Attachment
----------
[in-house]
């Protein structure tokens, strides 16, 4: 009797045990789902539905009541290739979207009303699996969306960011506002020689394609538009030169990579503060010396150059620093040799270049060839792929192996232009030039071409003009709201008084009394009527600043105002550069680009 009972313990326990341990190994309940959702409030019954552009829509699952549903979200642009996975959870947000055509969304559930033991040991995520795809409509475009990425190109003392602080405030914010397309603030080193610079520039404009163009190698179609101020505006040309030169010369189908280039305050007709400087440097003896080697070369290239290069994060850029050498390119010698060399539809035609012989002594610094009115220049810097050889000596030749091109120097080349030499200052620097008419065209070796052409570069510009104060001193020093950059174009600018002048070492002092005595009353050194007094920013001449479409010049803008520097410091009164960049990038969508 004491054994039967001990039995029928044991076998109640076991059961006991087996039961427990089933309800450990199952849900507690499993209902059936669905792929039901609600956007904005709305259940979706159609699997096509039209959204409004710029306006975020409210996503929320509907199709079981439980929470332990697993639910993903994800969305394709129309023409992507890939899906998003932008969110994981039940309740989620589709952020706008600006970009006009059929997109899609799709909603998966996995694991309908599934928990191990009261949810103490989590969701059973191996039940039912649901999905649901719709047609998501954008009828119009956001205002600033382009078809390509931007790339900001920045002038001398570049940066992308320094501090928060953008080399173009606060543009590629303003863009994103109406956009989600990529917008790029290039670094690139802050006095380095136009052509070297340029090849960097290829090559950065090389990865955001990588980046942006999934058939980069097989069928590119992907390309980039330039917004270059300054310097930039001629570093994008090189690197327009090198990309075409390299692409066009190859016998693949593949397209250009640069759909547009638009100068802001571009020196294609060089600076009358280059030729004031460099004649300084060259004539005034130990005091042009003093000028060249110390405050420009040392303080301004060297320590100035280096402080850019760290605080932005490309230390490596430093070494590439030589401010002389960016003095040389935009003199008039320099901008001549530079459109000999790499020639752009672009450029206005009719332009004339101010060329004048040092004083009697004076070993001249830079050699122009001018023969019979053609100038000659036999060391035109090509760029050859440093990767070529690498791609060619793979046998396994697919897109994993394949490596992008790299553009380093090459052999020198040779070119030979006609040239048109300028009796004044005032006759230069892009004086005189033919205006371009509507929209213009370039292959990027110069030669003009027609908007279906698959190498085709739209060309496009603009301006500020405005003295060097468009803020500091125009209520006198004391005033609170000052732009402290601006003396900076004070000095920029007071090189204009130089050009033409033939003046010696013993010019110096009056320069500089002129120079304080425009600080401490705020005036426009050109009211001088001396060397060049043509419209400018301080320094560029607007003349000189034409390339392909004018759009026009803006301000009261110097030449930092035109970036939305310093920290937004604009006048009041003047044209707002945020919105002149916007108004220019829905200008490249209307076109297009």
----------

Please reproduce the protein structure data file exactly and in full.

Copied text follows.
[in-house]
């Protein structure tokens, strides 16, 4: 009797045990789902539905009541290739979207009303699996969306960011506002020689394609538009030169990579503060010396150059620093040799270049060839792929192996232009030039071409003009709201008084009394009527600043105002550069680009 009972313990326990341990190994309940959702409030019954552009829509699952549903979200642009996975959870947000055509969304559930033991040991995520795809409509475009990425190109003392602080405030914010397309603030080193610079520039404009163009190698179609101020505006040309030169010369189908280039305050007709400087440097003896080697070369290239290069994060850029050498390119010698060399539809035609012989002594610094009115220049810097050889000596030749091109120097080349030499200052620097008419065209070796052409570069510009104060001193020093950059174009600018002048070492002092005595009353050194007094920013001449479409010049803008520097410091009164960049990038969508 004491054994039967001990039995029928044991076998109640076991059961006991087996039961427990089933309800450990199952849900507690499993209902059936669905792929039901609600956007904005709305259940979706159609699997096509039209959204409004710029306006975020409210996503929320509907199709079981439980929470332990697993639910993903994800969305394709129309023409992507890939899906998003932008969110994981039940309740989620589709952020706008600006970009006009059929997109899609799709909603998966996995694991309908599934928990191990009261949810103490989590969701059973191996039940039912649901999905649901719709047609998501954008009828119009956001205002600033382009078809390509931007790339900001920045002038001398570049940066992308320094501090928060953008080399173009606060543009590629303003863009994103109406956009989600990529917008790029290039670094690139802050006095380095136009052509070297340029090849960097290829090559950065090389990865955001990588980046942006999934058939980069097989069928590119992907390309980039330039917004270059300054310097930039001629570093994008090189690197327009090198990309075409390299692409066009190859016998693949593949397209250009640069759909547009638009100068802001571009020196294609060089600076009358280059030729004031460099004649300084060259004539005034130990005091042009003093000028060249110390405050420009040392303080301004060297320590100035280096402080850019760290605080932005490309230390490596430093070494590439030589401010002389960016003095040389935009003199008039320099901008001549530079459109000999790499020639752009672009450029206005009719332009004339101010060329004048040092004083009697004076070993001249830079050699122009001018023969019979053609100038000659036999060391035109090509760029050859440093990767070529690498791609060619793979046998396994697919897109994993394949490596992008790299553009380093090459052999020198040779070119030979006609040239048109300028009796004044005032006759230069892009004086005189033919205006371009509507929209213009370039292959990027110069030669003009027609908007279906698959190498085709739209060309496009603009301006500020405005003295060097468009803020500091125009209520006198004391005033609170000052732009402290601006003396900076004070000095920029007071090189204009130089050009033409033939003046010696013993010019110096009056320069500089002129120079304080425009600080401490705020005036426009050109009211001088001396060397060049043509419209400018301080320094560029607007003349000189034409390339392909004018759009026009803006301000009261110097030449930092035109970036939305310093920290937004604009006048009041003047044209707002945020919105002149916007108004220019829905200008490249209307076109297009």